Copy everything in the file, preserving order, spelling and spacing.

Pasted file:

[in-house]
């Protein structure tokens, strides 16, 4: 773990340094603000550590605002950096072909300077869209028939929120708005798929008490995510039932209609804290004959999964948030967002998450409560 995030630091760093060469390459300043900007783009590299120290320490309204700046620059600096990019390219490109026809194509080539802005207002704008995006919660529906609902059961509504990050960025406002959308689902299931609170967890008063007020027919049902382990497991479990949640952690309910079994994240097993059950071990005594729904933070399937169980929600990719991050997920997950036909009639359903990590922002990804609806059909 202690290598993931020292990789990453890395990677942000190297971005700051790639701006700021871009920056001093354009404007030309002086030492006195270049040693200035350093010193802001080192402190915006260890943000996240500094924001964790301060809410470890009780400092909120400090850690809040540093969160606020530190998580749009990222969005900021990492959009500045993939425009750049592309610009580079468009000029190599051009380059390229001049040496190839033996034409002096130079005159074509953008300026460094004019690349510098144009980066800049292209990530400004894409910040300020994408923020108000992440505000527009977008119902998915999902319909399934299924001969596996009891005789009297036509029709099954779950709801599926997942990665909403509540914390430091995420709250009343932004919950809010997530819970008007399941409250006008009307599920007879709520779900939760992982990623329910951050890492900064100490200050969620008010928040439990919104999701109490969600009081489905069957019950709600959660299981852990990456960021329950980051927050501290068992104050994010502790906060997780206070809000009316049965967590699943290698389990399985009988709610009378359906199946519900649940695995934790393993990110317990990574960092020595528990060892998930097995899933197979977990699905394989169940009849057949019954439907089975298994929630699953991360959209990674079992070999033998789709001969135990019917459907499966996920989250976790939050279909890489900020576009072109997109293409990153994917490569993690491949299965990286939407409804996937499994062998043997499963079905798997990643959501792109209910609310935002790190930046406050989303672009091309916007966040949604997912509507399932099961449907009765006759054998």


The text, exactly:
[in-house]
């Protein structure tokens, strides 16, 4: 773990340094603000550590605002950096072909300077869209028939929120708005798929008490995510039932209609804290004959999964948030967002998450409560 995030630091760093060469390459300043900007783009590299120290320490309204700046620059600096990019390219490109026809194509080539802005207002704008995006919660529906609902059961509504990050960025406002959308689902299931609170967890008063007020027919049902382990497991479990949640952690309910079994994240097993059950071990005594729904933070399937169980929600990719991050997920997950036909009639359903990590922002990804609806059909 202690290598993931020292990789990453890395990677942000190297971005700051790639701006700021871009920056001093354009404007030309002086030492006195270049040693200035350093010193802001080192402190915006260890943000996240500094924001964790301060809410470890009780400092909120400090850690809040540093969160606020530190998580749009990222969005900021990492959009500045993939425009750049592309610009580079468009000029190599051009380059390229001049040496190839033996034409002096130079005159074509953008300026460094004019690349510098144009980066800049292209990530400004894409910040300020994408923020108000992440505000527009977008119902998915999902319909399934299924001969596996009891005789009297036509029709099954779950709801599926997942990665909403509540914390430091995420709250009343932004919950809010997530819970008007399941409250006008009307599920007879709520779900939760992982990623329910951050890492900064100490200050969620008010928040439990919104999701109490969600009081489905069957019950709600959660299981852990990456960021329950980051927050501290068992104050994010502790906060997780206070809000009316049965967590699943290698389990399985009988709610009378359906199946519900649940695995934790393993990110317990990574960092020595528990060892998930097995899933197979977990699905394989169940009849057949019954439907089975298994929630699953991360959209990674079992070999033998789709001969135990019917459907499966996920989250976790939050279909890489900020576009072109997109293409990153994917490569993690491949299965990286939407409804996937499994062998043997499963079905798997990643959501792109209910609310935002790190930046406050989303672009091309916007966040949604997912509507399932099961449907009765006759054998």